From the April 2004 issue of Entrepreneur

Like a fire, a deal can start in many ways. You may have a problem to solve, money to invest, expertise to sell or an empire to build. Whether you're looking for it, or it's looking for you; and no matter how exciting, scary, aggravating and wonderful it seems, there's one thing you must always do first: Slow down, and think about what you're doing!

This may seem trite. But when a deal seems right, there is a natural tendency to jump in too fast, even for the most experienced deal-maker. And when a deal is wrong, your sleazier opponents will rush you mercilessly, knowing full well that your second thought could be their third strike. In deal-making, haste leaves big waste all around the bargaining table. There is no person on the planet who has not made a deal too quickly and later lived to regret it. I guarantee it.

So forget the trees. Begin with the forest. A little self-reflection is in order. Start with this question: Why am I doing this? Or ask, What's in it for me? Money and property are the usual suspects. Freedom, pride, thrills, camaraderie, revenge, aesthetics or "giving back" are some of the others. Your goals are your compass. If you don't know what they are, you will wander through the woods into the wrong gingerbread house, and the witch will eat you up.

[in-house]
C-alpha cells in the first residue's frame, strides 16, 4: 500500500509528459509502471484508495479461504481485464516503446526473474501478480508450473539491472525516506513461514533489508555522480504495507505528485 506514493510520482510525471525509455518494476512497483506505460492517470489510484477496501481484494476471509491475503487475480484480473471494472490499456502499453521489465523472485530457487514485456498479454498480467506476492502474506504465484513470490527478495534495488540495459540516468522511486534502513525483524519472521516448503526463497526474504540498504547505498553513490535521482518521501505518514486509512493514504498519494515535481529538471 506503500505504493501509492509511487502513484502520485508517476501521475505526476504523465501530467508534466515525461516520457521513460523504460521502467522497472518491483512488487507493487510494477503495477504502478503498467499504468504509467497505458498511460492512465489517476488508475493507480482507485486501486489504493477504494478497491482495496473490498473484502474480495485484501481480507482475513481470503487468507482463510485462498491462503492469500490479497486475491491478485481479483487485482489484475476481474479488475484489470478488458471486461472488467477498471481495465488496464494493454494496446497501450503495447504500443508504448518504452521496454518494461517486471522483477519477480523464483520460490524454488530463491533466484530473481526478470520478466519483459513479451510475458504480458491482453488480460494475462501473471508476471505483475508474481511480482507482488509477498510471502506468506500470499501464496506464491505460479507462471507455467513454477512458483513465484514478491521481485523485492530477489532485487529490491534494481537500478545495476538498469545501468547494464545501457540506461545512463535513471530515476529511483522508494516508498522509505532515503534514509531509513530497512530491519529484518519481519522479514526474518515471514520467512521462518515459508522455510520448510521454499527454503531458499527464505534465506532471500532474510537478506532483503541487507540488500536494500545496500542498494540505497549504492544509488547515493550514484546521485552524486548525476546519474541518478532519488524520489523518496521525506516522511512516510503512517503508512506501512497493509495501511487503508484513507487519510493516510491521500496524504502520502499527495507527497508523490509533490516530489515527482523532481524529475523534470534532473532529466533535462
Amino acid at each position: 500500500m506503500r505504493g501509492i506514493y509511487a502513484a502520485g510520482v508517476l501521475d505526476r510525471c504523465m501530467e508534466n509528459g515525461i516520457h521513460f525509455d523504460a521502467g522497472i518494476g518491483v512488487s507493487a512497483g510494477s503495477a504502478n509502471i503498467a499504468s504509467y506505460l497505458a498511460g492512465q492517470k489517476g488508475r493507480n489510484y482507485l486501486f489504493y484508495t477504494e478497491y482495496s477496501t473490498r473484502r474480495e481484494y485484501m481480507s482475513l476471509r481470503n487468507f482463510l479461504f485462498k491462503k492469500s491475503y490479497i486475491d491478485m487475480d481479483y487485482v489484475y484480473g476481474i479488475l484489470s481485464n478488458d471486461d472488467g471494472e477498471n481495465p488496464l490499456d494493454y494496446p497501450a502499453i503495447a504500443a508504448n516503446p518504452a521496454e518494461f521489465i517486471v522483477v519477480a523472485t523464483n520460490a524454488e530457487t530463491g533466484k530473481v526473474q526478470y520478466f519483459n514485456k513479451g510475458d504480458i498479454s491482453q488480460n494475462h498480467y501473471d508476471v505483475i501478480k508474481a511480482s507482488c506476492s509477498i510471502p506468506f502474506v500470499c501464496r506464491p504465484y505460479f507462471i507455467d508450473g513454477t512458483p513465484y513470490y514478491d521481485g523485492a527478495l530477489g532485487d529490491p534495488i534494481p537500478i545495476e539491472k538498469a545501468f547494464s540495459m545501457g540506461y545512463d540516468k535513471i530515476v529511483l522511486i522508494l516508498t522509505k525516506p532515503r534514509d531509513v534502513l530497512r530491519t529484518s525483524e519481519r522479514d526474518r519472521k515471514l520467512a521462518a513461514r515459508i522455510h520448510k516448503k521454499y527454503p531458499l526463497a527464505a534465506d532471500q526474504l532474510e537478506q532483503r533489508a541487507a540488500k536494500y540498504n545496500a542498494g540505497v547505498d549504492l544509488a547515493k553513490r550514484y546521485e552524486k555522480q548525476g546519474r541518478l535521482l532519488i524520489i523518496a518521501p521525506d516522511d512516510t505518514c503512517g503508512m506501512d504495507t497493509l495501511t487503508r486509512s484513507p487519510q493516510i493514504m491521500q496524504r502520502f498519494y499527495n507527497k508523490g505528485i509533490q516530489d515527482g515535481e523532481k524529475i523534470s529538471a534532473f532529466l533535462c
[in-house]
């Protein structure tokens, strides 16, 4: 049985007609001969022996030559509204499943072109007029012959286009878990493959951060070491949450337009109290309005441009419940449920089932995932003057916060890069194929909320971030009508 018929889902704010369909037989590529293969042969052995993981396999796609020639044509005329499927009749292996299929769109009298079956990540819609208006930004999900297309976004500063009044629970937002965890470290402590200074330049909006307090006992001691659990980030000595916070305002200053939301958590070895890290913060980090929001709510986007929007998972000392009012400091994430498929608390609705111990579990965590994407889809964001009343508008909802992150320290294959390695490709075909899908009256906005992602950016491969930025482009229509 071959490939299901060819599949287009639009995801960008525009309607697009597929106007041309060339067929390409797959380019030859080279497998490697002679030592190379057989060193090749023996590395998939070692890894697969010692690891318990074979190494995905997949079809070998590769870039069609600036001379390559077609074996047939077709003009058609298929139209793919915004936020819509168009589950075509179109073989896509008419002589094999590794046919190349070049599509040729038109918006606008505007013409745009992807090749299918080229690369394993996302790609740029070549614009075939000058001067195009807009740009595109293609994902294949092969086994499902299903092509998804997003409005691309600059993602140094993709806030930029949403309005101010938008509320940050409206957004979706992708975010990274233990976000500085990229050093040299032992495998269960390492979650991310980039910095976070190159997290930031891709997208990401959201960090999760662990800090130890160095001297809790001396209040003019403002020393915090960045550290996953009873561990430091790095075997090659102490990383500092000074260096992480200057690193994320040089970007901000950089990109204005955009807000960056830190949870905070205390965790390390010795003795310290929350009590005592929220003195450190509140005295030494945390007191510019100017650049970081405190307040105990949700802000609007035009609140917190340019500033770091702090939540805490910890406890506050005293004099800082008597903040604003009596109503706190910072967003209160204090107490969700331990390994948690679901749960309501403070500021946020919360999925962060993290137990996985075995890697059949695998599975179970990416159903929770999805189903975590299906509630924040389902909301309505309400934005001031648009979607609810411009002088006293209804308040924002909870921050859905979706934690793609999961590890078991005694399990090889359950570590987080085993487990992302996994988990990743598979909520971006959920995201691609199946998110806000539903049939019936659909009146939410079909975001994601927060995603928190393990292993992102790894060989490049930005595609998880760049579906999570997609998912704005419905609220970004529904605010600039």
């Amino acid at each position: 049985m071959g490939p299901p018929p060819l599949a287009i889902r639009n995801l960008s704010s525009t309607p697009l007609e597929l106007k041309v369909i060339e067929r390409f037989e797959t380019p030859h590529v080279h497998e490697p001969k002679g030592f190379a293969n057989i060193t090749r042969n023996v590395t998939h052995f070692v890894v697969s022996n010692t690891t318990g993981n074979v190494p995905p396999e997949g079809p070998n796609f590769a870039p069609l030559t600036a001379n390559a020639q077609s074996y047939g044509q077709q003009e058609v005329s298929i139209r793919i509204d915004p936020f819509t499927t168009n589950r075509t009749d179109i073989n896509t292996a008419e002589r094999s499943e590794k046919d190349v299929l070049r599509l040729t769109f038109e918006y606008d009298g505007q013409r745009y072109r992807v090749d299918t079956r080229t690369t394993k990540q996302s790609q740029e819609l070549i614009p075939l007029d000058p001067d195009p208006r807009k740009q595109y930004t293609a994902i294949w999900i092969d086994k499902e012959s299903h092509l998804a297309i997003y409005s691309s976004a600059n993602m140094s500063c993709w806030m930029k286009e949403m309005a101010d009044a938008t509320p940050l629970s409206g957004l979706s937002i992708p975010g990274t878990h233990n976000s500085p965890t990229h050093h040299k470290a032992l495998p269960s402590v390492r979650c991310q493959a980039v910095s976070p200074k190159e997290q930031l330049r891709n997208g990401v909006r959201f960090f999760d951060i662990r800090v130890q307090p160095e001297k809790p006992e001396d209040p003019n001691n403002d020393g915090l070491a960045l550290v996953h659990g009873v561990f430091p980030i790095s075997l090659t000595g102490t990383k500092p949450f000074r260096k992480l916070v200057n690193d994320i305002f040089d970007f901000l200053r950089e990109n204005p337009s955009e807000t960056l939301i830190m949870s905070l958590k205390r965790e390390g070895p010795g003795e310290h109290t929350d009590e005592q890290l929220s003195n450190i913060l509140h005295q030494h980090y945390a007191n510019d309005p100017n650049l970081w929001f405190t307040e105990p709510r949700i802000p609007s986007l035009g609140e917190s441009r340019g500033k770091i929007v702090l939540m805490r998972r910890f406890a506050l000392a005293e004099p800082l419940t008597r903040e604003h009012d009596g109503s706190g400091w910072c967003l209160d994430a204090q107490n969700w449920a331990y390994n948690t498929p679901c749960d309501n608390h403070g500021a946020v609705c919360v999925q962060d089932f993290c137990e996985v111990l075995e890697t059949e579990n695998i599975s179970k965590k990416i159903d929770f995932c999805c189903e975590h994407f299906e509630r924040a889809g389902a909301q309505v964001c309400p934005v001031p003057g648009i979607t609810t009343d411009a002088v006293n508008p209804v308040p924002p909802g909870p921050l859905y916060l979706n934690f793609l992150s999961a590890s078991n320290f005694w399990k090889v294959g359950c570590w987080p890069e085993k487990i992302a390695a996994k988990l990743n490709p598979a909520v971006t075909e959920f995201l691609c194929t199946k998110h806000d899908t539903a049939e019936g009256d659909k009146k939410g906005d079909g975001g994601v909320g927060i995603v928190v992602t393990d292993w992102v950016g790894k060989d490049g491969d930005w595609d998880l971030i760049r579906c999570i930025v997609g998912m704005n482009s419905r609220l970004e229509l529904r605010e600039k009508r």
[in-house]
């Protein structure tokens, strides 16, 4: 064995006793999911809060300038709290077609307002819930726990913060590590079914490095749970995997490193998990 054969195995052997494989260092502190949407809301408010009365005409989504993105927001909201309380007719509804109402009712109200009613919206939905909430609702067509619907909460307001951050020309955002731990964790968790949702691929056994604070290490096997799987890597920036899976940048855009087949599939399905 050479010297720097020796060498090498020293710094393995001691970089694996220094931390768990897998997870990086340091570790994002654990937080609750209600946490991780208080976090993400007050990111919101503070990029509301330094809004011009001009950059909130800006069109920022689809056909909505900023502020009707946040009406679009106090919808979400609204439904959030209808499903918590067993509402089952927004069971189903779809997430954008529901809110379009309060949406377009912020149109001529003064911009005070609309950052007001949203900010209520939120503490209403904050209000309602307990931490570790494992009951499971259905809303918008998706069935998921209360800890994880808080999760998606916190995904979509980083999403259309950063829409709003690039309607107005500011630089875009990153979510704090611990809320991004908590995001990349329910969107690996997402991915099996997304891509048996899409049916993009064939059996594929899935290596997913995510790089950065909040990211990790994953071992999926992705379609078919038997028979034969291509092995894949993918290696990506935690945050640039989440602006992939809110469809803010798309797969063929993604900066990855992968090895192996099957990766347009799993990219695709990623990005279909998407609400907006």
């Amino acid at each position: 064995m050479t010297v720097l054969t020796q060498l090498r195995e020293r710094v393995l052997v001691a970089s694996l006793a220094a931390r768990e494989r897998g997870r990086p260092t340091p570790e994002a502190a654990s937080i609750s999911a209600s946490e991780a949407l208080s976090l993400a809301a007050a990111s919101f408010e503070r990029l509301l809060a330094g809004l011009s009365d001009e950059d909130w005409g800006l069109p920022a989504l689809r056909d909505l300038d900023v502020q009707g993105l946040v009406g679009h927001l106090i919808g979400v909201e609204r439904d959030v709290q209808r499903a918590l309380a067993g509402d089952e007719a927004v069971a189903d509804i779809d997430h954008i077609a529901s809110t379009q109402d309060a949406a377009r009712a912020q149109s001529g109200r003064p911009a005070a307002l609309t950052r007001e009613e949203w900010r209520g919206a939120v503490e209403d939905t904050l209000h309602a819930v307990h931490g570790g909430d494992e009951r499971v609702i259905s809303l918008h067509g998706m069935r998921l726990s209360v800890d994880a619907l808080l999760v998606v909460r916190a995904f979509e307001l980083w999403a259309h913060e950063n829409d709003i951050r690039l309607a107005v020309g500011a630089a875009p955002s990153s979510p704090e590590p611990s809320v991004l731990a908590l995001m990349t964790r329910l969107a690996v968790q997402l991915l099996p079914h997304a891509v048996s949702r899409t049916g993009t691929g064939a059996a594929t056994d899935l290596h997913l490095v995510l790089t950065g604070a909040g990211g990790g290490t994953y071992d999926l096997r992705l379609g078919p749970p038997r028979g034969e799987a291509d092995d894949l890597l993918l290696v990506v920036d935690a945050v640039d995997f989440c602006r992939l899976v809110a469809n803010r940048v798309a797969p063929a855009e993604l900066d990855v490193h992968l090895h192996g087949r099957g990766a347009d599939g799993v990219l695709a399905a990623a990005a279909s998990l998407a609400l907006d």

Once you establish your goals, explore your alternatives. Skip this step, and you cheat yourself. Business problems usually have more than one solution. What makes you think the deal on the table is your best option? Set aside the time to brainstorm. Five minutes of creative thinking may generate more value for you than five months of negotiation. After all, the right price for the wrong deal is more bitter than sweet. Shouldn't you figure this out before you shake hands on it?

To restate the real estate maxim: The three keys to success at the bargaining table are preparation, preparation and preparation. I'm not suggesting the paralysis of analysis that comes from inordinate time spent contemplating your business navel. But you should do the basics. Start by slowing down, stepping back and climbing high enough to see the big picture. Don't allow yourself to be pressured into agreement prematurely, whether by others or by yourself. All strategy derives from the bird's-eye view. The amount of due diligence, your choice of deal-making teammates, how you'll handle risk, and the items on your negotiating agenda-not to mention what will go into your formal contract-all start with the landscape you see below you.

Time may be money, and modern life too fast. To paraphrase Socrates, the unexamined deal is not worth doing. And on this philosophical point, no further dialogue is necessary.


A speaker and attorney in Los Angeles, Marc Diener (diener@pacbell.net) is author of Deal Power.